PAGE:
I have a 2003 4 door Stratus with the 2.2L 4 cylinder engine.I went up to the mountains(i live in colorao), I had a hard time climbing the mountain roads, is it commom to have a hard time since its only a 4 cylinder, plus I had 3 people in the car, its my first time with a engine that small, my last car 1989 Buick Century Custom : 3.3L v6 didnt have a problem
The MAP sensor determines load on the engine by measuring manifold vacuum. Chrysler is the only manufacturer that has been able to make an engine run well with just that one sensor. Everyone else has needed a Mass Air Flow sensor. Every time you start the engine, the engine computer uses the MAP reading, (just before cranking starts), to determine barometric pressure, then builds a fuel metering strategy around it. As you go up the mountains, barometric pressure changes. Fuel delivery needs to be modified to match the lower air pressure, but the only thing the engine sees is a constantly rich exhaust. Based on the oxygen sensor readings, the computer can adjust fuel metering plus or minus only about 10 percent around the initial barometric pressure reading. With lower barometric pressure, less air goes into the engine. The computer removes fuel to maintain the proper mixture for lowest emissions. Lower fuel and air delivery means lower power.
For some car models, there are different MAP sensors available for vehicles that spend most of their lives high up in the mountains. For the rest of us, relatively poor performance under one extreme condition is a tiny price to pay for an engine that performs really well under all normal conditions.
All you need to do is turn the engine off, wait a few seconds, then restart it. The computer will take a new barometric pressure reading and set fuel metering around the new value. Many older GM cars used MAP sensors as a backup system to the trouble-prone MAF sensors. When the MAP wasn't needed for measuring engine load, it was constantly measuring barometric pressure while you were driving.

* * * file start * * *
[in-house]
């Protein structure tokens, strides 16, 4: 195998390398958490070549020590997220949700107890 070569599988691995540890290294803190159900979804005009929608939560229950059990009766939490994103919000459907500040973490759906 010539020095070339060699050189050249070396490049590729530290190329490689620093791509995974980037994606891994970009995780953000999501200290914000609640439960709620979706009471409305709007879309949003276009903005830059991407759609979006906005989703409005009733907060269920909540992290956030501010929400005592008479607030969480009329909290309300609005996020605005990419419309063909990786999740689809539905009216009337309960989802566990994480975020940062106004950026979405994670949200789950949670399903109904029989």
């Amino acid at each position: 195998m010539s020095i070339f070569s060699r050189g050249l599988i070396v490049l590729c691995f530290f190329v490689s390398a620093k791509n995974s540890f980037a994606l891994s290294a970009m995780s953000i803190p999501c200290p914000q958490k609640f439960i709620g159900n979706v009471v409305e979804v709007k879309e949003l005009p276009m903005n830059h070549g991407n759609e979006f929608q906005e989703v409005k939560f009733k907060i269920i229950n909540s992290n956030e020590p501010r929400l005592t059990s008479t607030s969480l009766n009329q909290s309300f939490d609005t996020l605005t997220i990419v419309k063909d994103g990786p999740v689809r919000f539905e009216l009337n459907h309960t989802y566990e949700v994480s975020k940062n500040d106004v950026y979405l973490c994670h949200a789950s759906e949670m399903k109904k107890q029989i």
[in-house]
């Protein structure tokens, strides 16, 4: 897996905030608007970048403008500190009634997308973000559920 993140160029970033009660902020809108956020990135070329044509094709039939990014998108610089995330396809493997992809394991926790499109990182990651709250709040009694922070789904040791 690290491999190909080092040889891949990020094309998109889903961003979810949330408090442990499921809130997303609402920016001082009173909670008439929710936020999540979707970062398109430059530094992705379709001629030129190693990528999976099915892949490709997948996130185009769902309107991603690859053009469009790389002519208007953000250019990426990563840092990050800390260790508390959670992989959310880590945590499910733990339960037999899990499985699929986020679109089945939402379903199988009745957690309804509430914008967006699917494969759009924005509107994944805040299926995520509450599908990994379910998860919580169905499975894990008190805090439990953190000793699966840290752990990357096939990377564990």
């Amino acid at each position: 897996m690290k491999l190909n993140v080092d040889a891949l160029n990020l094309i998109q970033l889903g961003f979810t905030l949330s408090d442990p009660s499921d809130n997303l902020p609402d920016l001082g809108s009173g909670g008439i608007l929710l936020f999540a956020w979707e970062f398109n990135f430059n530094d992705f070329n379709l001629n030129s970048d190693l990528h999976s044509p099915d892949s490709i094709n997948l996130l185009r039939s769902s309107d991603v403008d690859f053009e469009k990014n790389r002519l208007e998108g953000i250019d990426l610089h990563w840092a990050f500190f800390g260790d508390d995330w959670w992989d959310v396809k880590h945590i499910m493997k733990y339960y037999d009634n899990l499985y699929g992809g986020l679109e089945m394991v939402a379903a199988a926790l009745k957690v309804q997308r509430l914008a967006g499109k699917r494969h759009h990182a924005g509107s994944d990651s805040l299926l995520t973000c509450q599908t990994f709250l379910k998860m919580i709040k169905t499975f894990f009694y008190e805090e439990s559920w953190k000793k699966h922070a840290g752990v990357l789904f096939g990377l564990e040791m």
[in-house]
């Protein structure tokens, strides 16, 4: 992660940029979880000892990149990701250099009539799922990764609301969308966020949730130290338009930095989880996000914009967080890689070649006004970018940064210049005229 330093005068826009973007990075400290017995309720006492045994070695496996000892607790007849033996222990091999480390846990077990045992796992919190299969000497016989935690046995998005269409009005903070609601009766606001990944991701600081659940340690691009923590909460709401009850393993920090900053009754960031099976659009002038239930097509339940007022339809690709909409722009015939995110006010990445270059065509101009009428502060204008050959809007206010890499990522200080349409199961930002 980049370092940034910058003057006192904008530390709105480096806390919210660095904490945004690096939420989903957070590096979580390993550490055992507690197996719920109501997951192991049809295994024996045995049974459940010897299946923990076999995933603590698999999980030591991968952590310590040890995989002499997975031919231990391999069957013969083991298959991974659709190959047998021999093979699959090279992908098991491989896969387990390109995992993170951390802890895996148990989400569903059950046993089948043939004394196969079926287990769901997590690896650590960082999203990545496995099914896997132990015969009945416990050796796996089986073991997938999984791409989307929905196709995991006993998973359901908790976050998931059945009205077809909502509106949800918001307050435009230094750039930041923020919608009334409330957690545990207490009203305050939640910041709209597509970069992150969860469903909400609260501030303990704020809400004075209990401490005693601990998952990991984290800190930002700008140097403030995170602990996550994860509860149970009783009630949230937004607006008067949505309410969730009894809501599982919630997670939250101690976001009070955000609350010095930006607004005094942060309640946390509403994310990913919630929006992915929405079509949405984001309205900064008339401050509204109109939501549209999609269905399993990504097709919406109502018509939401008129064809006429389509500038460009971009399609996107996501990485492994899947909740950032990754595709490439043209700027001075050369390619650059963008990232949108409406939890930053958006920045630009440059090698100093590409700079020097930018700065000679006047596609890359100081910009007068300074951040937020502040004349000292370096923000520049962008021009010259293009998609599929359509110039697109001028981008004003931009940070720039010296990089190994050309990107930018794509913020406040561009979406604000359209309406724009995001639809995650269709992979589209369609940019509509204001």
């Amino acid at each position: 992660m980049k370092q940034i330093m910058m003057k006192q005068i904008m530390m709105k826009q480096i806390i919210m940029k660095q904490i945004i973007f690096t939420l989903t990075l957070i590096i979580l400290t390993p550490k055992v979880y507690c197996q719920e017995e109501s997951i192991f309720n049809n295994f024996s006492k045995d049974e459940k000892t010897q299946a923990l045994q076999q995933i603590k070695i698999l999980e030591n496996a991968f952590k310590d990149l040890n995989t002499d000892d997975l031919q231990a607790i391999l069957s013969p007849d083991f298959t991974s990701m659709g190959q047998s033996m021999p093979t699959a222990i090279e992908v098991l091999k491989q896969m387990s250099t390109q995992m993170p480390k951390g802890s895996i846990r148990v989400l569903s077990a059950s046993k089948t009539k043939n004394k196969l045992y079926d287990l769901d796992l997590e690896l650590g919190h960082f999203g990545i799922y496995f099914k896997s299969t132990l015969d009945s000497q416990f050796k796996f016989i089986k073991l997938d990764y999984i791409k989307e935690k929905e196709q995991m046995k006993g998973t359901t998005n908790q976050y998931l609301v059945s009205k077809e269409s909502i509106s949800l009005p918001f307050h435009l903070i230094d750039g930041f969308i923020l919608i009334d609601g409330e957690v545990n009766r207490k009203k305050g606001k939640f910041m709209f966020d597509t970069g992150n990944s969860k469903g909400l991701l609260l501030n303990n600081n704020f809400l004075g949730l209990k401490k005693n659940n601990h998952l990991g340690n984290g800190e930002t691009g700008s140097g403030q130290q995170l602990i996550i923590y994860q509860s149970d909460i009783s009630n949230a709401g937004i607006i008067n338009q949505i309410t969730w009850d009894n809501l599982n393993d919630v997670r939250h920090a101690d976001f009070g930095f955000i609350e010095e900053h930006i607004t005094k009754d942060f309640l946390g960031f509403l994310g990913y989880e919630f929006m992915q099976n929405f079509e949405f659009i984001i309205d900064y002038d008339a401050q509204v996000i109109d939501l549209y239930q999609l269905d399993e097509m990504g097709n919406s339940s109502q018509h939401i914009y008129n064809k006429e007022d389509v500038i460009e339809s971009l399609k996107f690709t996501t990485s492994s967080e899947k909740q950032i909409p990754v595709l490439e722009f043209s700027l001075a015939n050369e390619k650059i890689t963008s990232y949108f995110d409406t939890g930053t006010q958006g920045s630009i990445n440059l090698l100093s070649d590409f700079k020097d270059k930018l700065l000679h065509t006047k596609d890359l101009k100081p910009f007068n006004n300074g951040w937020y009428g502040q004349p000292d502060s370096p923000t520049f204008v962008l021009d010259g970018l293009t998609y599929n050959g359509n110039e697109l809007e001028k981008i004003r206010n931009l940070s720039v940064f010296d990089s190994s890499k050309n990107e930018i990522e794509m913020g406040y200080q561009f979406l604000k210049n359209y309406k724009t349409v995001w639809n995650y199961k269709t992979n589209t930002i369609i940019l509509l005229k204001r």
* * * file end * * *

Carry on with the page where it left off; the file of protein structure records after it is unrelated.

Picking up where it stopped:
It also used to be real common for the " Check Engine" light to turn on in GM cars when you went up the mountains and when you came back down because the required fuel mixture was outside the range the computer was able to achieve. In those models, too, you just needed to restart the engine to update the barometric pressure reading.
June, 13, 2009 AT 12:22 AM
So my car will struggle going up mountain roads
June, 13, 2009 AT 3:24 AM
You will know that better than me. If you don't have any trouble with steep hills around home but you do high up in the mountains, that would be proof the elevation is the problem, and is somewhat common. If you have trouble at lower elevations too, I would have to suggest that's not normal. I worked on a lot of this model when I worked at the dealership, and one of my favorite test drive routes included a real steep hill. Never had any trouble zipping up it with any of the four cylinder engines.
I have a rusty trusty '88 Grand Caravan that I took on three real long trips in the last year. Once a year I also pull an enclosed trailer that's bigger than the van. Except for the wind resistance, it cruises right along. I love passing the big empty pickup trucks on the highway and seeing the looks I get as the mighty freight train zooms by. But with it empty, it works kinda hard going through the Ozark Mountains. The lower part isn't too bad, but high up I'm no longer passing everyone in sight. It still runs smoothly, just doesn't have its normal power. I suspect you're running into the same thing.